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VLSP Volunteer: Carrying on a Family Tradition of Public Service

Wednesday, September 03, 2003

  • VLSP

Anya Emerson, an exceptional Volunteer Legal Services Program volunteer, is not one to let an opportunity go by unused. At just 25 years old, she already has a BA from Stanford and a Master of Studies from Oxford, has completed a one-year public policy fellowship through the California Executive Fellows Program in Sacramento, and taught English at a university in Quito, Ecuador through WorldTeach.

When Anya found herself unemployed while recovering from an injury, she viewed it as an opportunity both to give her time to a worthy cause and to explore public interest law. She was carrying on a family tradition of commitment to public service, following in the footsteps of her mother, Prudence Kay Poppink, who won the California Bar Association's Public Interest Lawyer of the Year in 2000. Avidly seeking out legal public interest volunteer work, Anya found VLSP's Family Law Assisted Self Help (FLASH) program and Homeless Advocacy Project (HAP). She volunteered with VLSP from January 2003 until she found work in July.

FLASH is an innovative program housed at the San Francisco Superior Court that provides assistance for low-income people who are doing their divorces themselves. As a volunteer with FLASH, Anya was able to put to work the Spanish she had learned while in Ecuador. She assisted with the presentation of workshops in both English and Spanish on how to obtain a divorce, helped clients fill out legal paperwork, conducted intake interviews, and met individually with clients to walk them through the divorce process.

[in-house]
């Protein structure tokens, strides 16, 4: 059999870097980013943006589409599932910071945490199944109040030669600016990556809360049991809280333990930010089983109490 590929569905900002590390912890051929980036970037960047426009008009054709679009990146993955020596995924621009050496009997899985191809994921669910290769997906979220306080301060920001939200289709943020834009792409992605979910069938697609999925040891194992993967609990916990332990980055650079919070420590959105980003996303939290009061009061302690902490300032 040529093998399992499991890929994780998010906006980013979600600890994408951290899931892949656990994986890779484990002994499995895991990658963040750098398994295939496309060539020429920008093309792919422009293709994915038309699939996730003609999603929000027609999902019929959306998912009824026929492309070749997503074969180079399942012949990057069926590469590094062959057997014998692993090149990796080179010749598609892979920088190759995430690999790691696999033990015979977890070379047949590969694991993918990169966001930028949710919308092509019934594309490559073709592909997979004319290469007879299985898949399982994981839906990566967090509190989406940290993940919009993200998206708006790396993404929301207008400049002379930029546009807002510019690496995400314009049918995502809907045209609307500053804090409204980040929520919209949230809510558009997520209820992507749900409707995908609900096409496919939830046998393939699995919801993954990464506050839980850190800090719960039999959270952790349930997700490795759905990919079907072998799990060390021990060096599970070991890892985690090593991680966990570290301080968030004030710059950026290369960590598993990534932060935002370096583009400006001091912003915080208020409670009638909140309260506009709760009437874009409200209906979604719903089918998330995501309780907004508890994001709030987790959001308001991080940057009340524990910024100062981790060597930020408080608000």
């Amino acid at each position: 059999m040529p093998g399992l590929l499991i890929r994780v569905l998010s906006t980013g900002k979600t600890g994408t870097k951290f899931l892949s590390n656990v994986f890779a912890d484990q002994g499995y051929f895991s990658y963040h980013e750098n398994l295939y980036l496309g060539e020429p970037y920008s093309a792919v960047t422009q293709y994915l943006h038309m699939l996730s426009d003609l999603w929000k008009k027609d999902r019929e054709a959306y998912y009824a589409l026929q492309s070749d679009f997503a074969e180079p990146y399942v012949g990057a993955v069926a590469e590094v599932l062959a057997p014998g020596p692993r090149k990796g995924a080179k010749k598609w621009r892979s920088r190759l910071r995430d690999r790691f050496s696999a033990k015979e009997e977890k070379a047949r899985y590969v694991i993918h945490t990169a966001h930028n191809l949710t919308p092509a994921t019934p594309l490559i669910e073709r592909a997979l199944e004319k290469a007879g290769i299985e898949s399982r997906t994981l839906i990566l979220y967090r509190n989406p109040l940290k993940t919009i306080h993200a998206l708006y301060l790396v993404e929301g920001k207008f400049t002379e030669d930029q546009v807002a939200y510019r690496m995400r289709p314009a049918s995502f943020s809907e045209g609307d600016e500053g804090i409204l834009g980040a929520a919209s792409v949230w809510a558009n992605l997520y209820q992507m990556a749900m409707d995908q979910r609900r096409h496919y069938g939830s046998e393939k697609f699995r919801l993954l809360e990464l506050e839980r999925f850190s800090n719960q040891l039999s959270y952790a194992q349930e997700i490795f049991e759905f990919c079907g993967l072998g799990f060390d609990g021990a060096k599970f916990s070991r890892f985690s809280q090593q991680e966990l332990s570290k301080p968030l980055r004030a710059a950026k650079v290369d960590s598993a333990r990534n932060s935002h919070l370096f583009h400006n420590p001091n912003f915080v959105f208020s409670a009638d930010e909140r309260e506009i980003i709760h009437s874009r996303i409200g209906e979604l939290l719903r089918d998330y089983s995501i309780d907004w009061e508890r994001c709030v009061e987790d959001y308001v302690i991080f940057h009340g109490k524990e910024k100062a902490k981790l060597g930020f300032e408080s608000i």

Anya also saw first hand the difficulties facing clients without legal representation. "Family law is interesting because it affects almost everyone in the world," she muses, "and it is supposed to be more user-friendly, but it's not." It is through the guidance provided by Anya and others at FLASH that thousands of people unable to afford an attorney are able to successfully navigate the legal system.

"Anya was extremely responsive to the clients' needs and always willing to go the extra mile for someone who was facing other problems in their lives," says Leongah Wheeler, Supervising Attorney for FLASH, "She was very dedicated and a huge asset to the FLASH program."

Serving as a volunteer advocate for clients at the Homeless Advocacy Project also gave Anya insight into the important role of volunteers in helping low-income people find their way through the legal system. In one case, she was able to help get a Section 8 housing voucher restored to a client whose benefits had been unfairly cut off. In another case, she helped to obtain SSI benefits for two four-month-old twin girls who were born with serious heart problems.

"I learned what individual advocacy is," Anya says, "and how one doesn't even have to be a lawyer to help another person - how simply writing a letter can help win a benefit, or get someone new glasses." Anya's conscientiousness and dedication make her a very special volunteer - one who truly changes lives.

Anya is now working as a Benefits Specialist at Independent Living Resource in Concord, where she acts as an advocate for people with disabilities as they negotiate the complicated maze of the government benefits system. She plans to enter law school within the next few years in order to specialize in public interest law.

To find out more about VLSP's Family Law Assisted Self-Help program or Homeless Advocacy Project, please contact Amanda Chavez at achavez@sfbar.orgor (415) 782-8956.

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